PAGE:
Wednesday, February 5, 2020

Parasite

Spoiler-free!

This Oscar-nominated South Korean dark comedy tells the story of the Kim family. It all begins when the son, Ki-Woo (Choi Woo-Sik) is approached by his friend who's hoping he'll take over tutoring a rich girl he likes. He trusts Ki-Woo not to steal her out from under him, and doesn't care that he technically isn't qualified to tutor. Ki-Woo's sister Ki-Jung (Park So-Dam) forges university papers for him and he's off. But the rich mother also has a son who she considers a budding artistic genius. Ki-Woo sees an opportunity for his sister to get in on the enterprise too, and soon she has become a "prodigious art teacher." The next steps are to get their also unemployed father (Song Kang-Ho) and mother (Chang Hyae-Jin) into the household, but that may take more than some white lies and the slope keeps getting slipperier...

The Kim family! Pleasant, charming, devious, criminal.

The big appeal of this story is how unique it is. A poor family that literally lives halfway underground in a cramped and stink-bug infested home, slowly and steadily infiltrating a rich home that sits high up on a picturesque hill. While they're on top of the world, the Kims talk of living in the house as theirs -- and in a way they do. And when they're low, they're literally existing in the gutter with sewage surrounding them. It's fascinating to watch their plans and schemes unfold, especially because plans never go the way they're planned to. The plot is like watching a slow-spiraling plane crash and a beautiful rocket launch at the same time.

Bong Joon-Ho of Snowpiercer fame is the writer/director, and his craftsmanship is tight and full of unique style. He excels at creating unprecedented situations and placing characters into them that are interesting and different so as the navigate the situations in an entertaining and unique way. Here I especially liked the family dynamic, where they all just kind of accept the criminality of the scheme from the get-go, and work together like gears in a clock to get it all done. Bong creates instances of darkness and comedy that exist together perfectly. There's moments of joy, tragedy, horror, and thoughtful fascination. The look of it is rich and sticks with you. It's all-around a beautifully crafted piece.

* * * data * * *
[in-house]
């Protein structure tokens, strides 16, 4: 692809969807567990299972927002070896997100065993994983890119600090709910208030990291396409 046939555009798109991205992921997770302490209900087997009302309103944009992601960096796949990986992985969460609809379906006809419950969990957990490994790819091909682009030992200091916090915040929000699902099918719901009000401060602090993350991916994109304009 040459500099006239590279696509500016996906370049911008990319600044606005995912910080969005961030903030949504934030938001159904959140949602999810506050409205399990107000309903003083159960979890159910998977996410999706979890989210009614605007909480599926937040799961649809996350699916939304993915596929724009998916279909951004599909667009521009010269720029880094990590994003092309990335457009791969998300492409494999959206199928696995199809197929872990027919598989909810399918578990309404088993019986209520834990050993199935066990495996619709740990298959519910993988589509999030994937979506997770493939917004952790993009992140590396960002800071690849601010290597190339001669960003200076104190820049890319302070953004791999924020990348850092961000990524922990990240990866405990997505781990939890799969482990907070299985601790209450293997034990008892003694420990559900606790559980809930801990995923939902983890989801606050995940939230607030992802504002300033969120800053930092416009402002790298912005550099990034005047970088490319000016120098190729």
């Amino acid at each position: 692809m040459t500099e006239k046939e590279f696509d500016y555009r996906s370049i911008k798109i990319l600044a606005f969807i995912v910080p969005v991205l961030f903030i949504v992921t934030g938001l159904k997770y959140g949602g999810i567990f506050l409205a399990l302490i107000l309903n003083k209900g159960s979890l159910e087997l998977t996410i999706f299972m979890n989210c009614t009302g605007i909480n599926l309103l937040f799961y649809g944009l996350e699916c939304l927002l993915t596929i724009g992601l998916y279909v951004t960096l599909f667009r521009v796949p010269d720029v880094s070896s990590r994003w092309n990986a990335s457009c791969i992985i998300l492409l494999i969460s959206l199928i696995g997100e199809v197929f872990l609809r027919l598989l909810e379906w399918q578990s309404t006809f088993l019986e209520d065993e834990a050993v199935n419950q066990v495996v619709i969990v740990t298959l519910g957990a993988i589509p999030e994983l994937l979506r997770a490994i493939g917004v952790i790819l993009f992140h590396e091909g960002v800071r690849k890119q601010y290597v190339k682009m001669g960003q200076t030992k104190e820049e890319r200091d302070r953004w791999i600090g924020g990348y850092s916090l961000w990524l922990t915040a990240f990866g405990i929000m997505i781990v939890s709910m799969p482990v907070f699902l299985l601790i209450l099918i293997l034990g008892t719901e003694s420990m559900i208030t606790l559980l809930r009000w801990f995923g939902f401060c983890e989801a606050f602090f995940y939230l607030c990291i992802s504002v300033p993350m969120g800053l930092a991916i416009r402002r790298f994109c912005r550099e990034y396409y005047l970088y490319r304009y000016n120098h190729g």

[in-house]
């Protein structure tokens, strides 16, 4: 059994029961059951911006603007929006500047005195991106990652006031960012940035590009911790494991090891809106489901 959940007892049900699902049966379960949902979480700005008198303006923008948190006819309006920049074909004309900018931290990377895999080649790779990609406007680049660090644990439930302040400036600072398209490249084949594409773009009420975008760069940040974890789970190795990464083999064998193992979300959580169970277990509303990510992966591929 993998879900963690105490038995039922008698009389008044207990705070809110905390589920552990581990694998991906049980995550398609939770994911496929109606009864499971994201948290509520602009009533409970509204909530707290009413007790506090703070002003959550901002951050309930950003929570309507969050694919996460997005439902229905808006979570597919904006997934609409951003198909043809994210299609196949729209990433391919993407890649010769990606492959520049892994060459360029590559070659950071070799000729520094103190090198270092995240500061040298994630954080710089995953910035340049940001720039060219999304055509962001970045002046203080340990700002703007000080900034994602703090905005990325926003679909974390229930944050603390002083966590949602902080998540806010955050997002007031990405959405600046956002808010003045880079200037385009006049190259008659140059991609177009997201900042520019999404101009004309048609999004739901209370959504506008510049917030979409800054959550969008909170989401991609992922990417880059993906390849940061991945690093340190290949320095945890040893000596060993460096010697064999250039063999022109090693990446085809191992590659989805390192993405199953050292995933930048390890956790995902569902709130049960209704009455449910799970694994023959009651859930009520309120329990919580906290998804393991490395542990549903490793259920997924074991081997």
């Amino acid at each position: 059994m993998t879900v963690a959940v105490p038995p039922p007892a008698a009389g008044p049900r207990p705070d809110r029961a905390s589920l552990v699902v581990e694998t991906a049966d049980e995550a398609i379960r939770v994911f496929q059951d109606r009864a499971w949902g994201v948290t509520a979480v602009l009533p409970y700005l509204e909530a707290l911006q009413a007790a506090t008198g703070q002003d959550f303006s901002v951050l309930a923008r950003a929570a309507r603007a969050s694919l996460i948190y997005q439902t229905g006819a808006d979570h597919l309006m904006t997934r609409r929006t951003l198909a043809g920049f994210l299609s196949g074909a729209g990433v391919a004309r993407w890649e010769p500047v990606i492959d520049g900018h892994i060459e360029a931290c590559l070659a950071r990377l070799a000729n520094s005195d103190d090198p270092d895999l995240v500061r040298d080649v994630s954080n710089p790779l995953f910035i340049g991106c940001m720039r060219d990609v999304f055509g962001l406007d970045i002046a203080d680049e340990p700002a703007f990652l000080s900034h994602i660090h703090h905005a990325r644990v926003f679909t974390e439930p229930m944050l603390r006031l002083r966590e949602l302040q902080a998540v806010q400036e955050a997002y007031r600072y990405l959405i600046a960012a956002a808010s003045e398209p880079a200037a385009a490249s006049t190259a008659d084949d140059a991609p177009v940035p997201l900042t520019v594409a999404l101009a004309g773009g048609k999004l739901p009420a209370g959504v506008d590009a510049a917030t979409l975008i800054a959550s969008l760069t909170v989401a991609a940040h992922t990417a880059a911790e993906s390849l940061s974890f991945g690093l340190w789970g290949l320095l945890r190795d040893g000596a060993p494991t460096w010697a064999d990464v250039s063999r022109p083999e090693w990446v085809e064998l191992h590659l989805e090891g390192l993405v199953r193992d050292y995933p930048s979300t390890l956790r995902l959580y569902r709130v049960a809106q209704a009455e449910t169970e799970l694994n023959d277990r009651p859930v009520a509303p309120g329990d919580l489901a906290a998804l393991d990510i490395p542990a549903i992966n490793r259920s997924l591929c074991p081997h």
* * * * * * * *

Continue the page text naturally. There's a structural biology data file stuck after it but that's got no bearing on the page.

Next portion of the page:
But a well-crafted film doesn't equal a universally great film on its own. 

And yet, despite all this, I didn't love the movie. I was entertained, amused, horrified, and fascinated by it, but I could never cross the threshold into love. I've thought about why, and have concluded that I couldn't care about the story and characters in the way I need to in order to love a story. And it's not because the characters are bad people, per se -- that makes investment harder but isn't a deal-breaker for me. This movie asks its audience to sympathize with the Kim family, and I could. Especially Ki-Woo, who participates the least in the wrongdoing and who the story somewhat centers around. He has a naive hopefulness to him that invites pity more than blame. And you do feel for the situation the family begins in. They are poor, but talented, and have grand aspirations. What's not to sympathize with?

However, in their pursuit of riches and comfort, they bulldoze anyone in their way -- not only their elite targets. It's also worth mentioning that the rich Park family are not bad people. They're aloof and careless in how they deal with people, but never "cross the line," as it were, into law-breaking. And the Kim family are equally as careless of anyone not a part of their clan. So I found it hard to root for them, as their redeeming qualities dwindle over time. I don't think the film needed me to root for them, but without the investment that caring for characters brings, the impact of the film's later events is severely lessened. They're merely interesting, which the movie always was. There's no switch in which I became engaged on a personal level -- something vital for me to care about a film, if not to appreciate or admire it.

We all feel inferior from time to time. We all get that sense that people can smell that which we want to hide. Most of us already know that it's no excuse.

It frustrates me the more I think of it, because with the right tweaks I could have easily invested -- but I'm beginning to doubt that's what the film wanted at all. Ki-Woo is who we understand best, but once Ki-Jung enters the house, she overshadows him completely. She's that kind of person -- fascinating, and captivating to watch, but fake. We never know her. We know the father, Ki-Taek, and once he comes along he overshadows both the kids, but his motivations never sat well with me. I wanted to understand the kids better, but we never get a real chance, and by the end I didn't know any of them well enough to care what happened to them. Being hard up is not a character trait. It's a circumstance; and one that isn't automatically deep enough to forge a connection that would inspire me to look past certain behaviors.

So in the end, interesting is all it could ever be for me. For other people it was more, and I can see why. I want to mention that, because perhaps you reading this may be one of those people. Or maybe you're the sort of person why doesn't need to care about a film's characters in order to love the film itself. Either way, if you love dark comedy that is both rich with seriousness and light with wit, and if you like to see a unique plot unfold that you've never seen before, Parasite may be well worth your time, and your riches -- such as they are.

2 comments:

  1. I've been wondering about this movie so I'm glad to read this review! When you don't care for the characters it's super hard to be invested in the story.

    ReplyDelete
    Replies
    1. Cool, I hope I gave you a good idea of what it's like! True, and it's sad when a movie come this close. But otherwise at least it works super well!

      Delete